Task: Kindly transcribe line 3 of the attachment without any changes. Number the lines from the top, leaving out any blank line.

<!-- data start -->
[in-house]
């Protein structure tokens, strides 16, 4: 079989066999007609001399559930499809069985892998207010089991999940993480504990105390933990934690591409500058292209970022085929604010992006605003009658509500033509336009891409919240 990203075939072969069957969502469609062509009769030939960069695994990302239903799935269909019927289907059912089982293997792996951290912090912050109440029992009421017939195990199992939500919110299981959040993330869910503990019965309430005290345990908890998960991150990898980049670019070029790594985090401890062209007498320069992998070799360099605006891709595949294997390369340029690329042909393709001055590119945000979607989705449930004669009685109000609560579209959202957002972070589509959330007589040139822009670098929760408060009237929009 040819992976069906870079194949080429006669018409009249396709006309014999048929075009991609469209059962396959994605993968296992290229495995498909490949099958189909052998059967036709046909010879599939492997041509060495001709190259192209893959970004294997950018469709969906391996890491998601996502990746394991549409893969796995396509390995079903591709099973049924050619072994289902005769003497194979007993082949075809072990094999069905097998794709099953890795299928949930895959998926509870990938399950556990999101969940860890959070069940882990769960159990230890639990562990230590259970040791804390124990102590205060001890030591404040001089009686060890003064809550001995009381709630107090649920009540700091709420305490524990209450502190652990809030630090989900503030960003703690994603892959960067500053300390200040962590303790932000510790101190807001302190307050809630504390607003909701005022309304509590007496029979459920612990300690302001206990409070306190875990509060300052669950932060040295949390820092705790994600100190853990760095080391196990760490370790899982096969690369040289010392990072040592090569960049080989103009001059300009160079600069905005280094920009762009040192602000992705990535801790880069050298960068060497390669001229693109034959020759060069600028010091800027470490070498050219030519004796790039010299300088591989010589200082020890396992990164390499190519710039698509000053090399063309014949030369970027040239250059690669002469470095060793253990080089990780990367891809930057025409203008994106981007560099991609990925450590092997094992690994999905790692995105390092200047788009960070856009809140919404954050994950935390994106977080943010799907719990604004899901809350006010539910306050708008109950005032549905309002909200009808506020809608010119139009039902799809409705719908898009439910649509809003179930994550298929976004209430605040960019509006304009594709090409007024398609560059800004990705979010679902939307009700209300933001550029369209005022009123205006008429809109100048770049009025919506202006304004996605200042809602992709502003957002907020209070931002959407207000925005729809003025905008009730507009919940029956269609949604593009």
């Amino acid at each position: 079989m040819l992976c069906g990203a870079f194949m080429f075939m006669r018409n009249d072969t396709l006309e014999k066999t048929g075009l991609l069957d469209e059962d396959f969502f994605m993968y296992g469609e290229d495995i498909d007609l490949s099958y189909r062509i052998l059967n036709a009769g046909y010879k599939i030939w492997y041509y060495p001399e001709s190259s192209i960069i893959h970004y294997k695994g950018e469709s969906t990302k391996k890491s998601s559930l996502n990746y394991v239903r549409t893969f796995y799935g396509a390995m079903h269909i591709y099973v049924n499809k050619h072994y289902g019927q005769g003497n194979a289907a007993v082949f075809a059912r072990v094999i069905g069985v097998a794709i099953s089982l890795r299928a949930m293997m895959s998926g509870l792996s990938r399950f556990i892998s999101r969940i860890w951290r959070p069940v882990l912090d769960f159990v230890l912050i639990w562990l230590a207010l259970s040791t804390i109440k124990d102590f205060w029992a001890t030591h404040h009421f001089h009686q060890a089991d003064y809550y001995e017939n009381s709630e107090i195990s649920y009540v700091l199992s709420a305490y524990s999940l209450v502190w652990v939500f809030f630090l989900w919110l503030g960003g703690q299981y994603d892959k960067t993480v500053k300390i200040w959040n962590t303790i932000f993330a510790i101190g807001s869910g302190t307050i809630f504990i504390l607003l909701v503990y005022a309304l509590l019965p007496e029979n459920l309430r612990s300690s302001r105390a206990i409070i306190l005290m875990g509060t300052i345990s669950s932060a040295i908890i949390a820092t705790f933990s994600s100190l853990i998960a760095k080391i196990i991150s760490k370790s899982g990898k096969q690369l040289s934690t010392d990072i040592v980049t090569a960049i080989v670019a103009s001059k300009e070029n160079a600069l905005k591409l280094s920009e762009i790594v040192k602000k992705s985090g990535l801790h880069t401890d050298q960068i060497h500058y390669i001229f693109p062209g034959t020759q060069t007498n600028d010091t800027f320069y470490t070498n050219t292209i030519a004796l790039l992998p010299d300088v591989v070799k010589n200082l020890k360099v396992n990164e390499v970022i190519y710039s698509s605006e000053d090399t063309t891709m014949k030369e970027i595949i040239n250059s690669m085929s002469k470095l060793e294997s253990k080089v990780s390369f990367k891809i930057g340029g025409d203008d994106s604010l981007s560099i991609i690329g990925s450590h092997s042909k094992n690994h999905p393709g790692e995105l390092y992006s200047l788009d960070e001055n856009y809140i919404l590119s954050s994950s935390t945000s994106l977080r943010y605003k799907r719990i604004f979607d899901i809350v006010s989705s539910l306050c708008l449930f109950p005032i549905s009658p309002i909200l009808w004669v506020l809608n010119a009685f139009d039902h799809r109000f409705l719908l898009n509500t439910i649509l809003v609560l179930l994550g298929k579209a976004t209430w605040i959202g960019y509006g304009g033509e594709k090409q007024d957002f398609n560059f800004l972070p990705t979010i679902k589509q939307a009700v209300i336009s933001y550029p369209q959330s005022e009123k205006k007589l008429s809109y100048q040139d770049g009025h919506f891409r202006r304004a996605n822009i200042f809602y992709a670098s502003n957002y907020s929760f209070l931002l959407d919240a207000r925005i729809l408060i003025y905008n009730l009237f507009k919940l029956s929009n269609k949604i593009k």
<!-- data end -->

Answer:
């Amino acid at each position: 079989m040819l992976c069906g990203a870079f194949m080429f075939m006669r018409n009249d072969t396709l006309e014999k066999t048929g075009l991609l069957d469209e059962d396959f969502f994605m993968y296992g469609e290229d495995i498909d007609l490949s099958y189909r062509i052998l059967n036709a009769g046909y010879k599939i030939w492997y041509y060495p001399e001709s190259s192209i960069i893959h970004y294997k695994g950018e469709s969906t990302k391996k890491s998601s559930l996502n990746y394991v239903r549409t893969f796995y799935g396509a390995m079903h269909i591709y099973v049924n499809k050619h072994y289902g019927q005769g003497n194979a289907a007993v082949f075809a059912r072990v094999i069905g069985v097998a794709i099953s089982l890795r299928a949930m293997m895959s998926g509870l792996s990938r399950f556990i892998s999101r969940i860890w951290r959070p069940v882990l912090d769960f159990v230890l912050i639990w562990l230590a207010l259970s040791t804390i109440k124990d102590f205060w029992a001890t030591h404040h009421f001089h009686q060890a089991d003064y809550y001995e017939n009381s709630e107090i195990s649920y009540v700091l199992s709420a305490y524990s999940l209450v502190w652990v939500f809030f630090l989900w919110l503030g960003g703690q299981y994603d892959k960067t993480v500053k300390i200040w959040n962590t303790i932000f993330a510790i101190g807001s869910g302190t307050i809630f504990i504390l607003l909701v503990y005022a309304l509590l019965p007496e029979n459920l309430r612990s300690s302001r105390a206990i409070i306190l005290m875990g509060t300052i345990s669950s932060a040295i908890i949390a820092t705790f933990s994600s100190l853990i998960a760095k080391i196990i991150s760490k370790s899982g990898k096969q690369l040289s934690t010392d990072i040592v980049t090569a960049i080989v670019a103009s001059k300009e070029n160079a600069l905005k591409l280094s920009e762009i790594v040192k602000k992705s985090g990535l801790h880069t401890d050298q960068i060497h500058y390669i001229f693109p062209g034959t020759q060069t007498n600028d010091t800027f320069y470490t070498n050219t292209i030519a004796l790039l992998p010299d300088v591989v070799k010589n200082l020890k360099v396992n990164e390499v970022i190519y710039s698509s605006e000053d090399t063309t891709m014949k030369e970027i595949i040239n250059s690669m085929s002469k470095l060793e294997s253990k080089v990780s390369f990367k891809i930057g340029g025409d203008d994106s604010l981007s560099i991609i690329g990925s450590h092997s042909k094992n690994h999905p393709g790692e995105l390092y992006s200047l788009d960070e001055n856009y809140i919404l590119s954050s994950s935390t945000s994106l977080r943010y605003k799907r719990i604004f979607d899901i809350v006010s989705s539910l306050c708008l449930f109950p005032i549905s009658p309002i909200l009808w004669v506020l809608n010119a009685f139009d039902h799809r109000f409705l719908l898009n509500t439910i649509l809003v609560l179930l994550g298929k579209a976004t209430w605040i959202g960019y509006g304009g033509e594709k090409q007024d957002f398609n560059f800004l972070p990705t979010i679902k589509q939307a009700v209300i336009s933001y550029p369209q959330s005022e009123k205006k007589l008429s809109y100048q040139d770049g009025h919506f891409r202006r304004a996605n822009i200042f809602y992709a670098s502003n957002y907020s929760f209070l931002l959407d919240a207000r925005i729809l408060i003025y905008n009730l009237f507009k919940l029956s929009n269609k949604i593009k």